Introduction April 30, 2011Posted by cjcd in Uncategorized.
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The snail family Pleuroceridae is a large and diverse taxon with an often-modified taxonomy and murky phylogenetic relationships. The genus Elimia is the largest of those in Pleuroceridae and also the most common in the state of Alabama. A formidable list of synonymies and other taxon changes have been accumulated in the ongoing debates over the taxonomy of the genus, which effects real world conservation efforts (for instance, if an endangered species is found to be synonymous with a more numerous species, recovery efforts like the introduction of colonies could be halted). Using DNA and amino acid sequence analysis of the mitochondrial cytochrome c oxidase subunit I protein, I have attempted to better delineate Pleuroceridae’s and specifically Elimia’s phylogenetic relationships.
Cytochrome c oxidase subunit I (COI) was used for sequence analysis because previous studies have shown that divergences in COI sequences are substantive enough to distinguish between closely related species in all animal phyla save cnidarians (Hebert, Ratnasingham, and deWaardes, 2003). COI sequence similarity has been used to infer the phylogeny of Pleurocerid species before, specifically Elimia foremani, a species used in this project (Sides, 2005). Gastropods are especially well suited to COI analysis due to a large amount of sequence length variation compared to other invertebrate groups (Hebert, Ratnasingham, and deWaardes, 2003).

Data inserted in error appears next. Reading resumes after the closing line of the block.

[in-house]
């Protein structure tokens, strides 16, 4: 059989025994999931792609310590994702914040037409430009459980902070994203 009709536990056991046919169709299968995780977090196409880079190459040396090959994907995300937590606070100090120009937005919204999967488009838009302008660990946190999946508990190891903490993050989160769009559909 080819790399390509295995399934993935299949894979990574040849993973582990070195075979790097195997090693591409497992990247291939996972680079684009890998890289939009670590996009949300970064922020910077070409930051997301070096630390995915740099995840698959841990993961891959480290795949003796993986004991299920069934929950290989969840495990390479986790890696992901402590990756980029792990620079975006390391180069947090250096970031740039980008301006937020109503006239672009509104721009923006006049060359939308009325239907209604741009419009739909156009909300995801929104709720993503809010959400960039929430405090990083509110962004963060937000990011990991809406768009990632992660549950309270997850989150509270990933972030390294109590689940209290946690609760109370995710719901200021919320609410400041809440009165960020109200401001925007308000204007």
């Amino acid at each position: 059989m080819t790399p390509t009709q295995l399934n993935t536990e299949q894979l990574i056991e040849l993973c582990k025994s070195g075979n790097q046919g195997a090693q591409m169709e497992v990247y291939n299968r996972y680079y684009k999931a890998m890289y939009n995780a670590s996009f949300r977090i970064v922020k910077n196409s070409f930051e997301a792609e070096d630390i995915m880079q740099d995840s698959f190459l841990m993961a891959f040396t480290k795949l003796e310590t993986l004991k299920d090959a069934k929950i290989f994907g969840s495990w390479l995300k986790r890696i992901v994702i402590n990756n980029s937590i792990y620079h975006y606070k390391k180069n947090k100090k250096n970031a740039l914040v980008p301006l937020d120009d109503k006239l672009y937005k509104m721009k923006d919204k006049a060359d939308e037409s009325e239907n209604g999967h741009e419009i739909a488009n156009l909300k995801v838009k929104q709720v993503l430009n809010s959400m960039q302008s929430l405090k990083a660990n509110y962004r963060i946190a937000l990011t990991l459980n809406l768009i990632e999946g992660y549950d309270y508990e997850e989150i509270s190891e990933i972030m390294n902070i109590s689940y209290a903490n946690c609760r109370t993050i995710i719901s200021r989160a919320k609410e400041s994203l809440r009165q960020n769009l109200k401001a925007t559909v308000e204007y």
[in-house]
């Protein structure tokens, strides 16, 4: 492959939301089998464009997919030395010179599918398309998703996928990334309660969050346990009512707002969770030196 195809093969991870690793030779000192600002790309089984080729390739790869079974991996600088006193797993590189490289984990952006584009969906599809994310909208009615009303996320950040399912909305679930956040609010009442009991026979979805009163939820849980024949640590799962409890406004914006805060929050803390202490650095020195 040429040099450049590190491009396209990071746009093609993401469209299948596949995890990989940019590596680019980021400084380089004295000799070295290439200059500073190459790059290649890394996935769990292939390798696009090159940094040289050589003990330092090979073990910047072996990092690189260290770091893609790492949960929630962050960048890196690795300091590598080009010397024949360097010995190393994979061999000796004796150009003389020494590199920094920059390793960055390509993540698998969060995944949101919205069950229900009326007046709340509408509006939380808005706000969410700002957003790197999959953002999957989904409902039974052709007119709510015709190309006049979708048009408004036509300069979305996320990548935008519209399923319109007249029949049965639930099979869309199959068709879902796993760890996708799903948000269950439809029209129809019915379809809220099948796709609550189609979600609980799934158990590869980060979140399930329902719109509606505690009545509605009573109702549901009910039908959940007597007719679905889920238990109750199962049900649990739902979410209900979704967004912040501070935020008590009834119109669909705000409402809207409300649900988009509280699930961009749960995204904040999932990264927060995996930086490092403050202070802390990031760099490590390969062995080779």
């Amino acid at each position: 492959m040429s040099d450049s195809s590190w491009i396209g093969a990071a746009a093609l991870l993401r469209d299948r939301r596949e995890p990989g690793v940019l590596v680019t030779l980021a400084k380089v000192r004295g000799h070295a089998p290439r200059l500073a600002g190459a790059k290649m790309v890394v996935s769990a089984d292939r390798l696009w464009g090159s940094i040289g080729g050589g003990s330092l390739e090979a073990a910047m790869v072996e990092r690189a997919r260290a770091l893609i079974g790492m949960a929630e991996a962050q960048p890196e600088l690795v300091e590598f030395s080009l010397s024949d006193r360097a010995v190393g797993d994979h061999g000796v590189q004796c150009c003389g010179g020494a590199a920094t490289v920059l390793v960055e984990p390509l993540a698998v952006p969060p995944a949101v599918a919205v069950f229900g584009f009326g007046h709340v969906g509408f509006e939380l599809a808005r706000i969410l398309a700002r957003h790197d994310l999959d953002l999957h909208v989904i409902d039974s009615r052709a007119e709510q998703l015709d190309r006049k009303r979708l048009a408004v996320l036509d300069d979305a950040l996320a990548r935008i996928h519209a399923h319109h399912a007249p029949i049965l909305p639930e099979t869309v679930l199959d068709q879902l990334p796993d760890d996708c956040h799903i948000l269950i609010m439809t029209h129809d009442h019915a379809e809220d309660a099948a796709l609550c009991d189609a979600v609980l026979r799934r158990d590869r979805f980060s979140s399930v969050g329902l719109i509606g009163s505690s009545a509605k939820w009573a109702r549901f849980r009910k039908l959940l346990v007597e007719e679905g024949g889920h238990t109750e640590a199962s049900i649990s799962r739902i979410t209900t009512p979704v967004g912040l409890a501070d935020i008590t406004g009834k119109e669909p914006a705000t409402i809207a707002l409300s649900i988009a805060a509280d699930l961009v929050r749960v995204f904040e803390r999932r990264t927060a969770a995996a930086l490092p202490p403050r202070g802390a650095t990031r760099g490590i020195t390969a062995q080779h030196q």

Apart from the outgroup species, Caridina indistincta (a small shrimp), seven non-elimia species were also analyzed. Three of these were members of genus Pleurocera and three were members of genus Leptoxis. Both of these are genera are in the same family as Elimia, and there have been suggestions of combining Pleurocera and Elimia into one genus (Dillon, 2011). Hypotheses included all the Elimia, Pleurocera, and Leptoxis species clustering into three distinct groups, supporting the current taxonomic groupings, and the Elimia and Pleurocera clustering together, supporting the argument for clumping the two genera together.